So over the last year we had 4 sales of CGC 9.9’s with a high of $1500 and a low sale of $500. The standard deviation on that is nuts. A $1,000 price swing. Most grades all seem to be on the rise, but this is still an “affordable” CGC 9.8. I realize our hobby has collectors of all kinds and economic means. I write about thousand dollar books because I can’t afford them. It’s just not a yard I can play in right now, but that is an impressive swing set. I know many people who would not spend $200 on a comic book. That said, I only say “affordable” in the sense that you would not have to mortgage your house to get a CGC 9.8 copy of this if you really wanted one.

And I didn’t pull that $200 out of a hat, as that was the last 9.8 sale as of October 1st. And that $200 sale was actually at a premium to the 3 month average. If you wanted to take a flyer on a raw, it’ll only cost your $45. Or you can grab a deluxe Hardcover for under $5 plus shipping if you just want to read it.

 

BATMAN #251

(Sep 1973)


With my last entry this week, I just went with a personal favorite cover by Neal Adams. Granted this is a favorite of many, so this isn’t a novel selection. But that’s exactly why it makes for a good candidate to be a “Usual Suspect”.

People know this image. It’s classic Joker in every sense of the word. No metrosexual, Hot Topic Joker here. This is more old school grease paint over the mustache Cesare Romero, and definitely not scarred face psychopath Ledger.

That’s the thing about the joker. He can be many things and still work in the hands of a capable writer. Over the years he’s been whatever the writer needed him to be to tell their story. Funny, creepy, psychotic, or even a sympathetic character, the Joker can be any or all of those at once. That goes away as soon as you try and “explain” him in an origin story. The origin doesn’t matter. In most cases it’s a detriment, as it can create an anchor that binds a storyteller. Why are they making this movie?

OK, ok. I’m not gonna stray off topic and start ranting about this Joker movie again. We have Bronze Age Neal Adams. Focus.

Active Listings:  Quick eBay search returns 85 listings. Only a few prints and t-shirts mixed in, which is to be expected. It is a classic cover image after all. It’s gonna find its way onto some merch.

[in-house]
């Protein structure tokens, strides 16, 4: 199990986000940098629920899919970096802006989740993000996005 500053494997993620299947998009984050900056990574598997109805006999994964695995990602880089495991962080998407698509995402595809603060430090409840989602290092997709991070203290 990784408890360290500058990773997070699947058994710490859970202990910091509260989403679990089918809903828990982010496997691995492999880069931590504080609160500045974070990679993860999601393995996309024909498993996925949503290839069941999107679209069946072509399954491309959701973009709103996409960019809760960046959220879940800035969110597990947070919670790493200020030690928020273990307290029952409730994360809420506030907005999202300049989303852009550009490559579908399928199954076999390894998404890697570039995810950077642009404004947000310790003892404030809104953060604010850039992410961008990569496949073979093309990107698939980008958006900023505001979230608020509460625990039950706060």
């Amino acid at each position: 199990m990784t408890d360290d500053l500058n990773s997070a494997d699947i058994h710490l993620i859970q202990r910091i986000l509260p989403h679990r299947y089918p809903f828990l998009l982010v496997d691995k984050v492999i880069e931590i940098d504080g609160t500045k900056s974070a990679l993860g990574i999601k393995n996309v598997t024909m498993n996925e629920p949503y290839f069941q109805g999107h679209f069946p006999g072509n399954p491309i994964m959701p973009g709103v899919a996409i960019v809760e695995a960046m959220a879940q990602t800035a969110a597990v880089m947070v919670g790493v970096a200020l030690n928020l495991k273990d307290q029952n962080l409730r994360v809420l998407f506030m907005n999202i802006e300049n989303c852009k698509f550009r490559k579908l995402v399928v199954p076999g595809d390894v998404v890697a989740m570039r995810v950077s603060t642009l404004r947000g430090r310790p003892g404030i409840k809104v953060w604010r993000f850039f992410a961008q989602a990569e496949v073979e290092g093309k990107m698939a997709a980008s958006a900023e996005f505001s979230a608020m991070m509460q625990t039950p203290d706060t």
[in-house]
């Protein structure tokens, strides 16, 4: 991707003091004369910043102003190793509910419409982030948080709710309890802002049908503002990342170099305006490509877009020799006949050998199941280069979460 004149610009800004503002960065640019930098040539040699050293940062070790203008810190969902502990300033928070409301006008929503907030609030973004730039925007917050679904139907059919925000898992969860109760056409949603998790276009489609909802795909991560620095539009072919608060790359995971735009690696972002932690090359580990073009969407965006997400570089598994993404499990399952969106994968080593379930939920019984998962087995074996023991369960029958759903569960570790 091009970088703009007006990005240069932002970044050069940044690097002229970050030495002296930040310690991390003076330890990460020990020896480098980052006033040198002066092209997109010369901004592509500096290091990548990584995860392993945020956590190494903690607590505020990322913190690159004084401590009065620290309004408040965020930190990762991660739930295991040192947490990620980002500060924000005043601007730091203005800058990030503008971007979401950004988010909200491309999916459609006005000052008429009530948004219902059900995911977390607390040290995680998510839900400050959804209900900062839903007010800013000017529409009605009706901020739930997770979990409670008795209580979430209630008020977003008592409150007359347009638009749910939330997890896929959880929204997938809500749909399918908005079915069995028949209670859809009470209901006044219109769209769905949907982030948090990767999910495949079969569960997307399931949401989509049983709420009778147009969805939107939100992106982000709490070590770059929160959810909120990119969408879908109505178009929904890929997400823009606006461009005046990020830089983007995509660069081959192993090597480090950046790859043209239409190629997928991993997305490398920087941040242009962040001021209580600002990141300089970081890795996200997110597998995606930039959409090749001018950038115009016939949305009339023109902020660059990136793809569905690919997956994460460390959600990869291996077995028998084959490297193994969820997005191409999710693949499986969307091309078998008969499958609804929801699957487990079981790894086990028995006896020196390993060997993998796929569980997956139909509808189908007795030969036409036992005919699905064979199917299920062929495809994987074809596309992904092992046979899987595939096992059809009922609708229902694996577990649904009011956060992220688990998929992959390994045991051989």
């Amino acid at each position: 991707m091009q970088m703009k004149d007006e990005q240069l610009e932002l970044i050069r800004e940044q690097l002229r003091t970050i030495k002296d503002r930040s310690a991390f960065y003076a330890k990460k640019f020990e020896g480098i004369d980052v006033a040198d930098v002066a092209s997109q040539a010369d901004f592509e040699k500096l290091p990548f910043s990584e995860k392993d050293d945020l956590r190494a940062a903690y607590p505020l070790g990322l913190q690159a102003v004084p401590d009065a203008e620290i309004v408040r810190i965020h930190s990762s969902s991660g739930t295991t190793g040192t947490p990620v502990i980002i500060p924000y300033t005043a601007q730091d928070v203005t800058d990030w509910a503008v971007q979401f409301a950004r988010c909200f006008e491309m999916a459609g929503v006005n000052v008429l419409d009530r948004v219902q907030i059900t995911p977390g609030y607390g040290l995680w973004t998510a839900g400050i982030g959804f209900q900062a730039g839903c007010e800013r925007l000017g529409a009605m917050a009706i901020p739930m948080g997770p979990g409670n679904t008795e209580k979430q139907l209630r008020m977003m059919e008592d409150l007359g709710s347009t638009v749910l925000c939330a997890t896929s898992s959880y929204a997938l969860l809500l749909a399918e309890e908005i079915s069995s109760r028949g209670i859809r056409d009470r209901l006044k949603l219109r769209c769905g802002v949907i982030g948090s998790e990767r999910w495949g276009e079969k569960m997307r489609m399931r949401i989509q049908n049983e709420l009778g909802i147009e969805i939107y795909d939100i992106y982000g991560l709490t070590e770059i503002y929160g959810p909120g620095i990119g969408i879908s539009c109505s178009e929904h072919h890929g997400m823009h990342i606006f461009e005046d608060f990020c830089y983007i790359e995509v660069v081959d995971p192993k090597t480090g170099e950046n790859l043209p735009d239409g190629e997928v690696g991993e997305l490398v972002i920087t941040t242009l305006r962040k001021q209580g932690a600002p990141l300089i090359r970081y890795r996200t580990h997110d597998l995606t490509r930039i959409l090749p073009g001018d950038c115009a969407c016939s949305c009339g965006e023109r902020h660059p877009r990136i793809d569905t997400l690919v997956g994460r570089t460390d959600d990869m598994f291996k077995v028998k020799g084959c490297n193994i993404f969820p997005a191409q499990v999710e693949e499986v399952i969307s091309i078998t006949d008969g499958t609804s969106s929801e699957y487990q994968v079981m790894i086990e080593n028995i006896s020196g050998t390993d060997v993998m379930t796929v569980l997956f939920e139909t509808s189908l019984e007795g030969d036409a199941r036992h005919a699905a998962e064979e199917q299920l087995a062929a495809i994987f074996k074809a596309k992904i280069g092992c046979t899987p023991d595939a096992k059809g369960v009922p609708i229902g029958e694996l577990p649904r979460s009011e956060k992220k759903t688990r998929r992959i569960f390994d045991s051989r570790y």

King of the hill listing is a CGC 9.6 looking for $3,300, followed closely by a CBCS 9.6 at about $3k. After that we have a few CGC 9.4’s and 9.2’s ranging from $1,500 to $2,400. Next are a cavalcade of raw copies in various grades. A couple raws are seeking close to $1k, but most find their way down closer to the $600 range in high grade.

Cheapest buy it now is a low grade copy for $75. Or you can buy this image on a light switch for $10 bucks.

 

Market Analysis:  So prices are generally on the rise. Sales are spread out over all grades in both raw and slabbed. This is a book you want in any condition. Sure you want the best bang for your buck, but I don’t think anyone would say no to a solid Fine copy of this book.  

So we had one CGC 9.8 sale this year and it almost hit $5k. About a half dozen 9.6’s which are closing in on $3k. From there the books tier down over grades. A high grade raw will cost you about the same as an 8.0 or 8.5 which isn’t bad for a book that’s 45 years old.

By and large a decent VG copy will prob cost you about the same as a nice High Grade Tec 880 or a CGC 9.8 Killing Joke in that $175-200 range. So if you are in the market, and have $200 bucks burning a hole in your pocket, you have your choice.

Well that’s it for this week. Like it or not, we are getting a Joker movie. But regardless of that hot mess on the way, we still have decades of great Joker books. I really shouldn’t jump the gun and assume this is an impending dumpster fire. Just because I don’t want it, doesn’t mean it may not be a quality picture. I suppose we will just have to wait and see.

As you all read this, I will probably be on my way to see the other potential garbage fire, Venom. Here’s to hoping it’s at least as good as The Meg. Having seen that movie in Dolby Digital, I am well aware at how low I am setting the bar. I mean it was no Skyscraper. But I’ve heard some good things about Venom…

 

 

And on that note, sometimes you gotta take a shot and hope for the best…

 

“You can’t lose what you don’t put in the middle, but you can’t win much either.” — Mike McDermott